The key to successfully interpreting the data visualized on a spline chart is recognizing and understanding the relationship between the x and y axes (independent and dependent variables). For instance, in a boiler pressure tracking spline chart at a power plant, the independent variable could be time in days. Meanwhile, the dependent variable would be bars. By studying the chart, plant engineers can discern how pressure changes affect production capacity and efficiency.

Series Identification

The next fundamental aspect of reading and interpreting a spline chart entails identifying multiple lines representing distinct data series. Most spline charts use legends to label these series to help readers distinguish and compare trends seamlessly. You can think of series as book chapters separated by a legend labeling them.

Trend Analysis

Next, you must learn how to identify line direction and curvature. A downward slope indicates a decline, and vice versa. Sudden changes in the graph’s slope signify a massive change in the dependent variable as the chart gradually changes over time.

Inflection Points

Inflection points indicate where curves change directions, indicating a shift in trend. Identifying and understanding these points is among the most crucial aspects of reading a spline chart. A great example of this is the performance of a stock. A direction change signals a trend from bullish to bearish, or vice versa, prompting traders to buy or sell stocks.

Types of Spline Charts

Below are some of the most common variations of traditional spline charts:

Multiple Series Spline Charts

A multiple-series spline chart is the most common variation of spline charts, used to compare trends between multiple datasets and identify relationships. In other words, these charts have multiple curves and are differentiated using labels, legends, or colors. For example, retail companies use them to monitor and analyze sales performance for different product categories.

Stacked Spline Charts

A stacked spline chart is a derivative of a multiple-series spline chart. However, it stacks the spline curves vertically to help users identify cumulative trends from different categories. It’s a smart alternative to Pareto charts since it illustrates the contribution of each category. For example, marketers can use it to determine which segments convert the most.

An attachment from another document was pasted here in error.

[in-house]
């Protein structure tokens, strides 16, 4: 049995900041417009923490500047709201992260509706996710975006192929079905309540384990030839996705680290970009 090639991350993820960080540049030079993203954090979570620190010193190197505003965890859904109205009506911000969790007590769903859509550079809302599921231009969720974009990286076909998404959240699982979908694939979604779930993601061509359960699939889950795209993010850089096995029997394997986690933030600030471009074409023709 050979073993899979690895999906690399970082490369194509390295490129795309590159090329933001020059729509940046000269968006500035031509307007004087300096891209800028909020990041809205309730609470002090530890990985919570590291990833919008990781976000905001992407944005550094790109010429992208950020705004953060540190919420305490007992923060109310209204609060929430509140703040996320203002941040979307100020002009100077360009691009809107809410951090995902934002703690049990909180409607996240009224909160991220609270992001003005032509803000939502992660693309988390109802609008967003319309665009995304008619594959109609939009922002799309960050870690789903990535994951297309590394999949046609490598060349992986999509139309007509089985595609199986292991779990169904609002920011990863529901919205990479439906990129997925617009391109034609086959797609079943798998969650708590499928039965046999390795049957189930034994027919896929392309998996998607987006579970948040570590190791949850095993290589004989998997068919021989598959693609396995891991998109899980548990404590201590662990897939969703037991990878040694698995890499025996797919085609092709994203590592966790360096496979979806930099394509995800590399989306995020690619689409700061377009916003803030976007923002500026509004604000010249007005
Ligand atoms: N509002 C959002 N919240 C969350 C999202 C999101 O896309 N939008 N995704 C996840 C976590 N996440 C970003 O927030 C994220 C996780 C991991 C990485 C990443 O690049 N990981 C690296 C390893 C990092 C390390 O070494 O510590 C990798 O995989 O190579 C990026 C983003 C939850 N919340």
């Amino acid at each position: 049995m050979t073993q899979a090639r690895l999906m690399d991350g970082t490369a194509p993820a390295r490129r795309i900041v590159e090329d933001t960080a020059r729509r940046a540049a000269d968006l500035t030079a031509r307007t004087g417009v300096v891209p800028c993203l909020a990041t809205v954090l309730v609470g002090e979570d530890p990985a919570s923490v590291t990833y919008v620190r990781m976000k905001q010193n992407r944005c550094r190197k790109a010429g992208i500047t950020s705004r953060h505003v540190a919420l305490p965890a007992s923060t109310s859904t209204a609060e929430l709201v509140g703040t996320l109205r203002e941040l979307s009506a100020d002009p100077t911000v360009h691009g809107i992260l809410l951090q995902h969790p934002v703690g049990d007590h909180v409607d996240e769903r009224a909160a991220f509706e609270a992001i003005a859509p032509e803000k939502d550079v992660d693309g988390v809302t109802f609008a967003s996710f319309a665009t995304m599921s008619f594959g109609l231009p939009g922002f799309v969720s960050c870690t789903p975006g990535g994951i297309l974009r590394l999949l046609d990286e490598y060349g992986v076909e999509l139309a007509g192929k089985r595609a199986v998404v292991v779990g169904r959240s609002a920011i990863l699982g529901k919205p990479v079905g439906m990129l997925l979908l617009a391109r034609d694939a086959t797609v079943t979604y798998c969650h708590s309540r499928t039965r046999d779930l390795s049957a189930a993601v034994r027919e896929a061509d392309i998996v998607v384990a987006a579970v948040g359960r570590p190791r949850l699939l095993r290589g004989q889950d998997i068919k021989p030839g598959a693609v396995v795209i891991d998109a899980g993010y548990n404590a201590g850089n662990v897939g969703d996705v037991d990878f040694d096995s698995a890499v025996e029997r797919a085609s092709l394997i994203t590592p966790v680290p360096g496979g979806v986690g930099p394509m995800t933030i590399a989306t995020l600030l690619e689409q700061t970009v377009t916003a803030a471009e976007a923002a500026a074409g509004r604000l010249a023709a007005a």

Percentage Spline Charts

Finally, a percentage spline chart is a variant of a stacked spline chart. Along with displaying cumulative trends, it also displays the percentage contribution of each data series or category to help users better understand their collective and individual impact over time according to market changes.

Examples of Spline Chart Applications

Below are examples of supply chart applications from two popular industries – Retail and Manufacturing:

Retail – Sales Performance Analysis

A retail company specializing in furniture and home décor with dozens of branches worldwide is looking to adjust its sales strategy to increase conversion and revenue. The key challenge it faces is seasonal fluctuations, which are difficult to understand and predict. Hence, the company wants to visualize growth trends and monthly sales to adjust its marketing, supply chain, and production strategy accordingly.

To implement these changes, the company collects monthly sales data for different product categories to create a spline chart to visualize performance. The company plots the data points for each category and separates them using the legend. The x-axis represents the month, and the y-axis represents the sales in dollars.

By creating a spline chart, the furniture company identifies the best-selling products each month and notices a sharp spike from October to December due to holiday sales. The company also noticed a sharp decline in overall sales from January to March. Hence, it tweaks its marketing strategy to separately target on and off seasons. During low-sales months, the company offers discounts to entice buyers to take advantage of limited-time offers. Similarly, during the holiday season, it decides to increase its marketing budget to expand its reach further.

To summarize, the furniture company leveraged spline charts to represent their sales trends visually to aid in strategic planning, enabling them to generate insights that improved their sales during peak and off-peak seasons.

Manufacturing – Energy Consumption Tracking

A manufacturing plant specializing in canned goods is looking for ways to reduce its daily energy consumption as part of its sustainability drive. The plant also aims to reduce production costs and maximize revenue by reaping energy-saving opportunities. However, its key challenge is accurately tracking energy consumption and metrics like peak/off-peak usage times, consumption patterns, waste sources, and top consumption areas in its facility.

The plant's energy audit team decided to gather hourly energy consumption data to create spline charts for visual representation. The chart includes power usage for different equipment, key consumption areas, and waste sources. Using the chart, the company determines its peak consumption periods during manufacturing and adopts alternative power generation solutions to share the load and reduce billing.

The spline chart also shows unusual consumption spikes, which indicate inefficiencies or bad practices during operations, such as machinery idling, air conditioning usage in unoccupied rooms, and line leaks. Hence, the plant devises new policies to enhance efficiency and optimize electricity usage during operations. It also plans to switch to energy-efficient lighting and equipment gradually in the next three years to reduce billing further. The chart will continue to monitor their usage and consumption patterns to help them stay on track.


Spline Charts with Jaspersoft